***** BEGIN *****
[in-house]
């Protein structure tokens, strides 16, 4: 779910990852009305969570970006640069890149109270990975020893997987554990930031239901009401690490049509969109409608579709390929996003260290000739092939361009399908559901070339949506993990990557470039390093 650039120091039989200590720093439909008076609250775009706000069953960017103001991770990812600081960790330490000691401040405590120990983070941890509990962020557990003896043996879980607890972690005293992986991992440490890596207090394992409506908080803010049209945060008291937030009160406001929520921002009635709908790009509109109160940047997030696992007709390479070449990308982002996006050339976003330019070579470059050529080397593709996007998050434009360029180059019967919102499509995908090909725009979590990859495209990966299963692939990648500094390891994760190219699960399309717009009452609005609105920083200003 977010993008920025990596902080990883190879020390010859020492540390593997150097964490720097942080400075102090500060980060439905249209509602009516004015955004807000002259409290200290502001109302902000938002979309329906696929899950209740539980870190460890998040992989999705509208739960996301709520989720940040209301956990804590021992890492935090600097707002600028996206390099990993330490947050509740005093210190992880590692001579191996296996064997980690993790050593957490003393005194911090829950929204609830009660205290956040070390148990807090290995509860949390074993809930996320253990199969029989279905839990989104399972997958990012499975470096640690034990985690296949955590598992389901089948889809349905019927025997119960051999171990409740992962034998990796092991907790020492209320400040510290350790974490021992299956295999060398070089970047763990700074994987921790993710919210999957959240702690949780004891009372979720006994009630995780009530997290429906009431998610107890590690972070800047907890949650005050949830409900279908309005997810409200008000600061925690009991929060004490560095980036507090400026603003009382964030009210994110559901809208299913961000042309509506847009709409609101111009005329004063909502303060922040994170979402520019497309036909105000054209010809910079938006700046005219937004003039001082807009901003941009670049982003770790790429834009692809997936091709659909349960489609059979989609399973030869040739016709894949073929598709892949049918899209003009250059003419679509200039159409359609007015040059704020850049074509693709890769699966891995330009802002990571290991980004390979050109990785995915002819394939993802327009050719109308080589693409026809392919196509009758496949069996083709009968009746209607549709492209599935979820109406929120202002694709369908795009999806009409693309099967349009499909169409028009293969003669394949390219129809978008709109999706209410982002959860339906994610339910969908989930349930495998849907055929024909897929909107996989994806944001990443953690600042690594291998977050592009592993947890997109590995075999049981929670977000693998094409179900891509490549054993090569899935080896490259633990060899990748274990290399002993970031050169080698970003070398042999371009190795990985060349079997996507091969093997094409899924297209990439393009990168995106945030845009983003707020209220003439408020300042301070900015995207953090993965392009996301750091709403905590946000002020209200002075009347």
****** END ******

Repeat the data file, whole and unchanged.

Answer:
[in-house]
């Protein structure tokens, strides 16, 4: 779910990852009305969570970006640069890149109270990975020893997987554990930031239901009401690490049509969109409608579709390929996003260290000739092939361009399908559901070339949506993990990557470039390093 650039120091039989200590720093439909008076609250775009706000069953960017103001991770990812600081960790330490000691401040405590120990983070941890509990962020557990003896043996879980607890972690005293992986991992440490890596207090394992409506908080803010049209945060008291937030009160406001929520921002009635709908790009509109109160940047997030696992007709390479070449990308982002996006050339976003330019070579470059050529080397593709996007998050434009360029180059019967919102499509995908090909725009979590990859495209990966299963692939990648500094390891994760190219699960399309717009009452609005609105920083200003 977010993008920025990596902080990883190879020390010859020492540390593997150097964490720097942080400075102090500060980060439905249209509602009516004015955004807000002259409290200290502001109302902000938002979309329906696929899950209740539980870190460890998040992989999705509208739960996301709520989720940040209301956990804590021992890492935090600097707002600028996206390099990993330490947050509740005093210190992880590692001579191996296996064997980690993790050593957490003393005194911090829950929204609830009660205290956040070390148990807090290995509860949390074993809930996320253990199969029989279905839990989104399972997958990012499975470096640690034990985690296949955590598992389901089948889809349905019927025997119960051999171990409740992962034998990796092991907790020492209320400040510290350790974490021992299956295999060398070089970047763990700074994987921790993710919210999957959240702690949780004891009372979720006994009630995780009530997290429906009431998610107890590690972070800047907890949650005050949830409900279908309005997810409200008000600061925690009991929060004490560095980036507090400026603003009382964030009210994110559901809208299913961000042309509506847009709409609101111009005329004063909502303060922040994170979402520019497309036909105000054209010809910079938006700046005219937004003039001082807009901003941009670049982003770790790429834009692809997936091709659909349960489609059979989609399973030869040739016709894949073929598709892949049918899209003009250059003419679509200039159409359609007015040059704020850049074509693709890769699966891995330009802002990571290991980004390979050109990785995915002819394939993802327009050719109308080589693409026809392919196509009758496949069996083709009968009746209607549709492209599935979820109406929120202002694709369908795009999806009409693309099967349009499909169409028009293969003669394949390219129809978008709109999706209410982002959860339906994610339910969908989930349930495998849907055929024909897929909107996989994806944001990443953690600042690594291998977050592009592993947890997109590995075999049981929670977000693998094409179900891509490549054993090569899935080896490259633990060899990748274990290399002993970031050169080698970003070398042999371009190795990985060349079997996507091969093997094409899924297209990439393009990168995106945030845009983003707020209220003439408020300042301070900015995207953090993965392009996301750091709403905590946000002020209200002075009347």